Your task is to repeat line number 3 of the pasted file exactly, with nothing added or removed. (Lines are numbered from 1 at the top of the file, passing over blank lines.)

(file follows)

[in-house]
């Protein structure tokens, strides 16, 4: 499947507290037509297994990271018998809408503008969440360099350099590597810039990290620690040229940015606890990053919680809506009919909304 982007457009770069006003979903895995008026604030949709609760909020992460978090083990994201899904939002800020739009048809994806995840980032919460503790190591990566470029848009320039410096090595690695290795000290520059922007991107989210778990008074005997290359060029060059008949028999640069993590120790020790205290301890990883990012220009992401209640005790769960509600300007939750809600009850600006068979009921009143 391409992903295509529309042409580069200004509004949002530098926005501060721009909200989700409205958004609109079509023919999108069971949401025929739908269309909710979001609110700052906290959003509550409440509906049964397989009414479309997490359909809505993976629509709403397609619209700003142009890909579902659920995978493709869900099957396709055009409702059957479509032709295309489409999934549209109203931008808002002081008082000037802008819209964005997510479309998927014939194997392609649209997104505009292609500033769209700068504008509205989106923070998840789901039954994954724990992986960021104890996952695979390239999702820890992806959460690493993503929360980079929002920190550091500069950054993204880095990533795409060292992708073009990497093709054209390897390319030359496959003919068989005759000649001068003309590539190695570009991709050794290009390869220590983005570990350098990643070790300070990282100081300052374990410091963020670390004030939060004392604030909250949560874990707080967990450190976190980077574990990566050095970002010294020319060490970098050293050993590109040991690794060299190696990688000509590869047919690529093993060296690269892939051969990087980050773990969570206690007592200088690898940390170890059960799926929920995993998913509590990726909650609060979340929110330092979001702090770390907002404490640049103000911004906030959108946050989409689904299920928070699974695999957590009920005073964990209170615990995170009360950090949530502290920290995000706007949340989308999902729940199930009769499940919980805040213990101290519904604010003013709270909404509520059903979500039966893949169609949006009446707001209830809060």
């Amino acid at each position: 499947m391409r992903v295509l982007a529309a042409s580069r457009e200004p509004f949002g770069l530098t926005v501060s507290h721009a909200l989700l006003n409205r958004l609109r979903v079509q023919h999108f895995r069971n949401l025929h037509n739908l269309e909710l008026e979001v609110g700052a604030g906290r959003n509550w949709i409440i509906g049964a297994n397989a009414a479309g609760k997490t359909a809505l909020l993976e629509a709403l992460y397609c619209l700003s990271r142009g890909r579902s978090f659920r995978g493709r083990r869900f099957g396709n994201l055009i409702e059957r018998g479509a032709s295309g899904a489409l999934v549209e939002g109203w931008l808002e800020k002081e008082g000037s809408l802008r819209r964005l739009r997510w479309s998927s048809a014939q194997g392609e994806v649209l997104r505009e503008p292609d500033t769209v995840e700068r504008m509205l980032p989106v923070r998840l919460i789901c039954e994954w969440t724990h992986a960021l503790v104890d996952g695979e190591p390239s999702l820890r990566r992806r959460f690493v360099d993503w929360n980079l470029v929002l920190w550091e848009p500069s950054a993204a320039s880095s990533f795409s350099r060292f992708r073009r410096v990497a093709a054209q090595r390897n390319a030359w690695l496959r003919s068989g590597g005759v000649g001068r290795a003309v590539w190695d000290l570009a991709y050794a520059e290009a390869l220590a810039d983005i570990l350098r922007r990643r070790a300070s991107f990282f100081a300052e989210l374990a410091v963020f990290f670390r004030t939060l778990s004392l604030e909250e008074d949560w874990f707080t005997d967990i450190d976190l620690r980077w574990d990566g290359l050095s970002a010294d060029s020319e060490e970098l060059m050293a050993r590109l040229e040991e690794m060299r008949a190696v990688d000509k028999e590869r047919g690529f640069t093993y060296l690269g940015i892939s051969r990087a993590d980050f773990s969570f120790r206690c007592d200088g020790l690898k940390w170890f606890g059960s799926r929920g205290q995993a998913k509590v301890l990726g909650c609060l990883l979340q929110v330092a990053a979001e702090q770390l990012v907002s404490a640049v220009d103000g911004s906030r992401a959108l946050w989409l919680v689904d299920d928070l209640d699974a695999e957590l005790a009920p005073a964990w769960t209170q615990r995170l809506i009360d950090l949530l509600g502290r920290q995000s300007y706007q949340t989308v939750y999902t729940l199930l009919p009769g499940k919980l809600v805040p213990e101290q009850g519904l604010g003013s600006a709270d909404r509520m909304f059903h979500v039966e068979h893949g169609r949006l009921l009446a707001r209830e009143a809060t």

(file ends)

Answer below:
């Amino acid at each position: 499947m391409r992903v295509l982007a529309a042409s580069r457009e200004p509004f949002g770069l530098t926005v501060s507290h721009a909200l989700l006003n409205r958004l609109r979903v079509q023919h999108f895995r069971n949401l025929h037509n739908l269309e909710l008026e979001v609110g700052a604030g906290r959003n509550w949709i409440i509906g049964a297994n397989a009414a479309g609760k997490t359909a809505l909020l993976e629509a709403l992460y397609c619209l700003s990271r142009g890909r579902s978090f659920r995978g493709r083990r869900f099957g396709n994201l055009i409702e059957r018998g479509a032709s295309g899904a489409l999934v549209e939002g109203w931008l808002e800020k002081e008082g000037s809408l802008r819209r964005l739009r997510w479309s998927s048809a014939q194997g392609e994806v649209l997104r505009e503008p292609d500033t769209v995840e700068r504008m509205l980032p989106v923070r998840l919460i789901c039954e994954w969440t724990h992986a960021l503790v104890d996952g695979e190591p390239s999702l820890r990566r992806r959460f690493v360099d993503w929360n980079l470029v929002l920190w550091e848009p500069s950054a993204a320039s880095s990533f795409s350099r060292f992708r073009r410096v990497a093709a054209q090595r390897n390319a030359w690695l496959r003919s068989g590597g005759v000649g001068r290795a003309v590539w190695d000290l570009a991709y050794a520059e290009a390869l220590a810039d983005i570990l350098r922007r990643r070790a300070s991107f990282f100081a300052e989210l374990a410091v963020f990290f670390r004030t939060l778990s004392l604030e909250e008074d949560w874990f707080t005997d967990i450190d976190l620690r980077w574990d990566g290359l050095s970002a010294d060029s020319e060490e970098l060059m050293a050993r590109l040229e040991e690794m060299r008949a190696v990688d000509k028999e590869r047919g690529f640069t093993y060296l690269g940015i892939s051969r990087a993590d980050f773990s969570f120790r206690c007592d200088g020790l690898k940390w170890f606890g059960s799926r929920g205290q995993a998913k509590v301890l990726g909650c609060l990883l979340q929110v330092a990053a979001e702090q770390l990012v907002s404490a640049v220009d103000g911004s906030r992401a959108l946050w989409l919680v689904d299920d928070l209640d699974a695999e957590l005790a009920p005073a964990w769960t209170q615990r995170l809506i009360d950090l949530l509600g502290r920290q995000s300007y706007q949340t989308v939750y999902t729940l199930l009919p009769g499940k919980l809600v805040p213990e101290q009850g519904l604010g003013s600006a709270d909404r509520m909304f059903h979500v039966e068979h893949g169609r949006l009921l009446a707001r209830e009143a809060t």